Some of the best times I’ve had have involved New Found Glory, whether it’s their music soundtracking my teens and early 20’s, or some of the best gig memories I have. They’ve been a constant in my life for the best part of their 20 year lifespan.
I’m a fan, no doubt about it. That’s not to say I hold them in such high-esteem as to not see their flaws. Their album collection is pretty significant, however in the days post-Not Without a Fight, I’m struggling to maintain interest in their new music. Having said that, their latest album “Makes me Sick” is a step back into the right direction, and no matter what, this band have earned my respect and loyalty enough to always give them the benefit of the doubt.
But this isn’t about their albums, this is about celebrating the bands’ 20 year anniversary and hearing two of my favourite NFG albums played in full.
The set list
The beauty of this tour is that they’re performing two full albums each night, and the Leeds date that we attended was playing “Sticks and Stones” and “Catalyst”, two of the most successful, and frankly two of the best albums New Found Glory have created.
Playing these two in full, meant I knew practically every word to every song, even though I’ve not listened to them for a while.
So, a band that have performed some of my favourite, most memorable gigs, with a setlist of some of my favourite songs…….basically a recipe for the perfect show.
The support act “Roam” were fine, a little generic, and I had the hardest time understanding a word they were singing.
Guitar work was pretty solid, and they cam across as a British Four Year Strong-type act. This singer was a little cocky for my liking, and his lack of personality didn’t endear him to the crowd particularly.
Having said that, there was no doubt in his vocal ability, or that of the singer-guitarist who seemed to be working the hardest.
They weren’t particularly memorable, but I put that down, more to my age and apparent disdain for any new music in the same vein as the genres I grew up loving. I’m an arse, it’s not going to change.
The band were tight, and they put on a show for those that wanted to see them. Keep it up, I guess?!
Let’s be fair, playing two full albums is no mean feat. Particularly when both of these albums were written with an additional guitarist (the kicked-out Steve Klein). This meant the Chad was playing lead and rhythm on all of the songs, and frankly doing a damn good job. Sure, the added texture of another guitarist would help, but I don’t feel it was lacking in any way.
Imagine having to remember two guitar parts for every song! It worked, the energy was there, and the songs had all their riffs in the right places. No complaints here.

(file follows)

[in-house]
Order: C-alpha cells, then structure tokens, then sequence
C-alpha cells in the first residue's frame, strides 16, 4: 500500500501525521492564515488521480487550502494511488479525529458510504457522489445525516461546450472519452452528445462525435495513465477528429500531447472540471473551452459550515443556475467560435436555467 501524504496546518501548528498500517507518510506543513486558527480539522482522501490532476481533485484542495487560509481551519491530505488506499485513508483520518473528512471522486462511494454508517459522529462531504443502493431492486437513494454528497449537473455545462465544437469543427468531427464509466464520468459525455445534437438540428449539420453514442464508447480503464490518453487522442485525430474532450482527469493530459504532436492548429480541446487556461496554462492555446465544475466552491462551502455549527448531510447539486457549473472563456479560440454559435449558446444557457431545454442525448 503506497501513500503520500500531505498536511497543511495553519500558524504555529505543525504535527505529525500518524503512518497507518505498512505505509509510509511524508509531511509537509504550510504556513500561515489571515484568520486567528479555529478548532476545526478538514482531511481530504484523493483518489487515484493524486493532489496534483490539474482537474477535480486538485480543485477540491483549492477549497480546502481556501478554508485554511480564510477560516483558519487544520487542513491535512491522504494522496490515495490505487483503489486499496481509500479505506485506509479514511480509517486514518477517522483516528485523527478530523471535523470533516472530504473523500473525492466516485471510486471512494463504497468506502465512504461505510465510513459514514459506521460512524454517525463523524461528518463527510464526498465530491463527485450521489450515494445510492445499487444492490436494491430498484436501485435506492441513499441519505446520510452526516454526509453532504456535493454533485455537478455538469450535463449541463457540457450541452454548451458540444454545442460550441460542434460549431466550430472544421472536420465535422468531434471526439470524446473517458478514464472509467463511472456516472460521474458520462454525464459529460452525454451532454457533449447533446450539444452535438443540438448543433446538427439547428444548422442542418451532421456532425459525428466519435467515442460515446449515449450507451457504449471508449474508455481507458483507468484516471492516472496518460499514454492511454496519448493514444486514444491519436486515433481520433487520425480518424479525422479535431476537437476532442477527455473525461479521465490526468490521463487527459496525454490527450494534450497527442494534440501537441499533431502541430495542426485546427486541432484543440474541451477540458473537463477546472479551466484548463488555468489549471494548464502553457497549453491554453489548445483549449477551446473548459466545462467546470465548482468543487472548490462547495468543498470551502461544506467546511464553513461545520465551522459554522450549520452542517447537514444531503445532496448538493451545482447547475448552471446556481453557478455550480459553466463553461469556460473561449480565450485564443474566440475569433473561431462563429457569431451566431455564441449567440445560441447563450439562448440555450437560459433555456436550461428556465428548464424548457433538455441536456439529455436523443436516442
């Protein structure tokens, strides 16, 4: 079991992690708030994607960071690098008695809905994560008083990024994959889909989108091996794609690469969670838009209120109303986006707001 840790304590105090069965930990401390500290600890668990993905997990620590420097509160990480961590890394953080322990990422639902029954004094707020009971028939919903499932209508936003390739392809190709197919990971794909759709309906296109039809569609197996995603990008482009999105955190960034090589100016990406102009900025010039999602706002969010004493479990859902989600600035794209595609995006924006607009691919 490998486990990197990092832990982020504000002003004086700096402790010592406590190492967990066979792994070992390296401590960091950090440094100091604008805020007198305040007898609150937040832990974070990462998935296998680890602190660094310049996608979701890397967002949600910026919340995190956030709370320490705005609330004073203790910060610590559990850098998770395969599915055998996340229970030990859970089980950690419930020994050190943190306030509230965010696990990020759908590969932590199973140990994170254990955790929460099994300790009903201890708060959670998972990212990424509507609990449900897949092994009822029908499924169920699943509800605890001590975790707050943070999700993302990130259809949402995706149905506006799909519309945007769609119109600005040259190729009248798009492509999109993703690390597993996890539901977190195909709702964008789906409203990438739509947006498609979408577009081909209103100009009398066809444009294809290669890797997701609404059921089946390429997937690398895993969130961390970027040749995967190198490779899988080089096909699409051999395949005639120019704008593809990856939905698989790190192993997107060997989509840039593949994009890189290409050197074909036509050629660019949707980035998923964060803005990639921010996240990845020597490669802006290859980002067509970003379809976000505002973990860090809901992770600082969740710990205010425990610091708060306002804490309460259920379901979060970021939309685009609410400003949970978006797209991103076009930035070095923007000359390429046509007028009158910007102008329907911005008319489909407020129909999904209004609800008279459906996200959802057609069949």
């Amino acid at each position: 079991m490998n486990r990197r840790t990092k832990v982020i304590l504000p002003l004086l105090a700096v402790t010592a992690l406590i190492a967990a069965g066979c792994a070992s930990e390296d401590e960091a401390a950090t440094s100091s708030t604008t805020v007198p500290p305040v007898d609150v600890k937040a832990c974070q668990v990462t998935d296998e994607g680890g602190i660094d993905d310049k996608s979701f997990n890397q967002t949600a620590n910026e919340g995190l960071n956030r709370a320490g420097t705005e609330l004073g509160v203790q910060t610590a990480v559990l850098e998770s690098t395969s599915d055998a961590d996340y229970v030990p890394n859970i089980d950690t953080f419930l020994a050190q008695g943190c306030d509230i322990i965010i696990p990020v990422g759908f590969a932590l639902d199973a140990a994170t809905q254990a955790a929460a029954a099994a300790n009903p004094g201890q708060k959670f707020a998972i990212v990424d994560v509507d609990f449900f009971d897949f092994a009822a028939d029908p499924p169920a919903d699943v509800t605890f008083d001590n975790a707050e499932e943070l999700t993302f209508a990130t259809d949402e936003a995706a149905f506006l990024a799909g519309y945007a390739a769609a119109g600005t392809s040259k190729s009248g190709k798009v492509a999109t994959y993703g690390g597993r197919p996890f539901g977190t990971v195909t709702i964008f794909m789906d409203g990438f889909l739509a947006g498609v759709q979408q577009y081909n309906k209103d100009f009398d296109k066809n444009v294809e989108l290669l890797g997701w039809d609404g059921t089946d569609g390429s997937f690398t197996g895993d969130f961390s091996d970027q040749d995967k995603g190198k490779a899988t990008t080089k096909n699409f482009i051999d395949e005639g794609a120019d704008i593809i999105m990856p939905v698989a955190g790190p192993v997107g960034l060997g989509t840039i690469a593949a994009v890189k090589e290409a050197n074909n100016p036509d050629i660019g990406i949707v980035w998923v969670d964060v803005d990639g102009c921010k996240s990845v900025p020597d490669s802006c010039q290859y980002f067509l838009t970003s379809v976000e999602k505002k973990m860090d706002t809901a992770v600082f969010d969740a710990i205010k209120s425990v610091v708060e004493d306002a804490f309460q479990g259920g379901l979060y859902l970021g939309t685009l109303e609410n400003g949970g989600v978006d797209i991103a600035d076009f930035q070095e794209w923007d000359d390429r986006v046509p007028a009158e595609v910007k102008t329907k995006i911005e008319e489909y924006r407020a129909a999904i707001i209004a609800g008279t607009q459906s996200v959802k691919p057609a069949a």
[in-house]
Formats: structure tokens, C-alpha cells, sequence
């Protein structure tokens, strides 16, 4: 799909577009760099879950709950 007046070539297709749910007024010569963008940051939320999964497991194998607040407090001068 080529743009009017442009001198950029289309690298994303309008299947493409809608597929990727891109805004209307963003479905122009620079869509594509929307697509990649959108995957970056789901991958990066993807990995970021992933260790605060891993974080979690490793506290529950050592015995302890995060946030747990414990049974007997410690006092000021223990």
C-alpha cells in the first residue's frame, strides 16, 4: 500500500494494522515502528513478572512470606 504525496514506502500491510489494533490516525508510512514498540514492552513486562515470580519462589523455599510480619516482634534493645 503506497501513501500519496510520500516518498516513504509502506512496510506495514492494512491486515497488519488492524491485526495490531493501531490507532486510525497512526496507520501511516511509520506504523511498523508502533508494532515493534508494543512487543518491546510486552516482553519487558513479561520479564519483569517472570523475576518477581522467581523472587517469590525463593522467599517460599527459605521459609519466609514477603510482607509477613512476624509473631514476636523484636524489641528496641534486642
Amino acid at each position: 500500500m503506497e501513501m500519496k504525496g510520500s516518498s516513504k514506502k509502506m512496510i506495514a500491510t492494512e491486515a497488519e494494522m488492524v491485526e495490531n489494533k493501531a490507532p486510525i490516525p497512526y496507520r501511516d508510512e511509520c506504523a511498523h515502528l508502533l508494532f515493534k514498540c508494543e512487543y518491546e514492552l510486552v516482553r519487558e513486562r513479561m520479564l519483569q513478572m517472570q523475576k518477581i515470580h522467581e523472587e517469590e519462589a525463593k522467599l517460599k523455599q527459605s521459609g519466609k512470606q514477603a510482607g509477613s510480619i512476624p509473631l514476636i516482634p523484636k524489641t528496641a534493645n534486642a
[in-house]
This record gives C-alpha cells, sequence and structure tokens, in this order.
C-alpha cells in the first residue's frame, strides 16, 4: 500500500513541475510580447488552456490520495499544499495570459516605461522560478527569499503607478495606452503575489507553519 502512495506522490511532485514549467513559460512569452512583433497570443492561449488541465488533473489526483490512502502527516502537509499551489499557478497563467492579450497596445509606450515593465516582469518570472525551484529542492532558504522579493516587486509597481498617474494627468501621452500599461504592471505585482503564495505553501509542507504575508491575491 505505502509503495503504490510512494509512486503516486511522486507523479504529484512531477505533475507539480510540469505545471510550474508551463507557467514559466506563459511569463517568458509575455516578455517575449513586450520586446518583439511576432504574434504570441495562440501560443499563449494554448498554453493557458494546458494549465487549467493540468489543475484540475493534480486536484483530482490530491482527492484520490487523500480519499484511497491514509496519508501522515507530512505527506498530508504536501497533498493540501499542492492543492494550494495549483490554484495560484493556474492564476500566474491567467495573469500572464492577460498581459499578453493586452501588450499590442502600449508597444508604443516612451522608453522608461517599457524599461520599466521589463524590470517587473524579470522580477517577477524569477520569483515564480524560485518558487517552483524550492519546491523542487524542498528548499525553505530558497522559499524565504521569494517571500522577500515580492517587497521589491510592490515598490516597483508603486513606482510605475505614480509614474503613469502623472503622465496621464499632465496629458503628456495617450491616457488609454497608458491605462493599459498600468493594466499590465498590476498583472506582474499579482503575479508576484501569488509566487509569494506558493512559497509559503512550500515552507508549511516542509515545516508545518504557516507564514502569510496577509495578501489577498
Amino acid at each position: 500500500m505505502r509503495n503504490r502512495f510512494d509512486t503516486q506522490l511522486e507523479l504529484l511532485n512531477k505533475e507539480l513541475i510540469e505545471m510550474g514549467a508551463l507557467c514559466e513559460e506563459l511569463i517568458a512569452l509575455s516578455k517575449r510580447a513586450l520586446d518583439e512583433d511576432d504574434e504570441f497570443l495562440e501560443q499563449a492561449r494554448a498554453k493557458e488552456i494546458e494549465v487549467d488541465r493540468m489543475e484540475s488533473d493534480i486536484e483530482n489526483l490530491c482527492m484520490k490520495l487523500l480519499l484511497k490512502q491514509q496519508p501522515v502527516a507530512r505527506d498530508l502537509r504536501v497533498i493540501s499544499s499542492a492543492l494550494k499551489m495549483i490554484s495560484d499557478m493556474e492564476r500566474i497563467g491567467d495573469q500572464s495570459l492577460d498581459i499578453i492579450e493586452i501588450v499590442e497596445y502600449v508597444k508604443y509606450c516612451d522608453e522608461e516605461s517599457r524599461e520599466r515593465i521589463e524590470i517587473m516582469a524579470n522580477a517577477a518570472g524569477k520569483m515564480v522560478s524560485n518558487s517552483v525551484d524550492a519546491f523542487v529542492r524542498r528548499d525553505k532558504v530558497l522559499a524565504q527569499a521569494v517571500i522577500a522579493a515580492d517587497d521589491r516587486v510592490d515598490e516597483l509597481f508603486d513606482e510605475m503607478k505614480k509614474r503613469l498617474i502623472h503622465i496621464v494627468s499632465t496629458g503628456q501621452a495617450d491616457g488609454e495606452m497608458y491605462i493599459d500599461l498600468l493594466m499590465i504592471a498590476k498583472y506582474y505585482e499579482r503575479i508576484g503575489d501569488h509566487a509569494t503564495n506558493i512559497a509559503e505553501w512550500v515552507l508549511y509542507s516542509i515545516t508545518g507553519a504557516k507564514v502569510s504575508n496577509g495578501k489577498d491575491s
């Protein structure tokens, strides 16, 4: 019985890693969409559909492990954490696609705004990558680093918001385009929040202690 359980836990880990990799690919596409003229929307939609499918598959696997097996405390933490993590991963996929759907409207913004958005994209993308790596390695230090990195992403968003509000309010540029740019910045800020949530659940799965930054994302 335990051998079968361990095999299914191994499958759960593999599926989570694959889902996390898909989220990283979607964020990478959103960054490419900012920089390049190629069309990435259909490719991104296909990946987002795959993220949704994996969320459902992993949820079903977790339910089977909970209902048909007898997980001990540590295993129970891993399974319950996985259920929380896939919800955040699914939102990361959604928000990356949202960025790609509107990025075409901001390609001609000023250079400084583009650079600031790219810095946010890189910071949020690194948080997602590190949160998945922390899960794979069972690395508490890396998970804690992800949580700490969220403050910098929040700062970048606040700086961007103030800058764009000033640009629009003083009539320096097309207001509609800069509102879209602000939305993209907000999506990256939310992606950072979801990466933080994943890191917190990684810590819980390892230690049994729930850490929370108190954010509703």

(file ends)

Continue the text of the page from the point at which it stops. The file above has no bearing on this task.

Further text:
The energy in general from these guys made their set look effortless. Clearly (I hate to use this word) “veterans” at this stage, nothing phased them, but they weren’t just going through the motions, they were there and in it at all times.
Watching the criminally underrated Cyrus hammer out all 27 songs on the drums with precision and power that most bands would kill for, really made you realise how solid he’s been in the band, album after album. He killed it, as usual, and made it look effortless yet again.
“Energy” is basically the only way to describe Jordan Pundik’s performance. Love it or hate it, his voice was spot on, and never wavered, even with the jumping and running and general bouncing around. It was like listening to the studio versions of the vocal tracks, seriously. How on earth is that possible? Of course, plenty of opportunities for the crowd to join in on the mic, were there, and join in we did!
Last but not least was the solid performance from bassist Ian Grushka. Everything just came across so effortlessly, and the level of comfort being up there was something only true veterans can hope to attain. Honestly, as a bassist, I always pay more attention to other bass players when playing the songs that I know are a little trickier, and he made everything look like a walk in the park. Even at the pace, and with all the bouncing around.
Most importantly, he even gave us the classic “topless Ian” that fans have grown used to over the years, until his recent (incredible) weight-loss, and apparent shyness at doing it any further. We got to see the “Lazybones” tattoo that you expect to see at an NFG show.
Ok, this isn’t coming across so much as a review, and more like some kind of love letter to some of my teenage heroes……..Fact is, they were solid, effortless, played two whole albums of my favourite songs from back in the day, and it was a great time.
If it was a bad show, I would say so. However, I realise my gushing comes across as a little over the top. I don’t care. It’s all true!
Long live New Found Glory. I’ll always support them, and I’ll try to attend their shows, for as long as they want to put them on.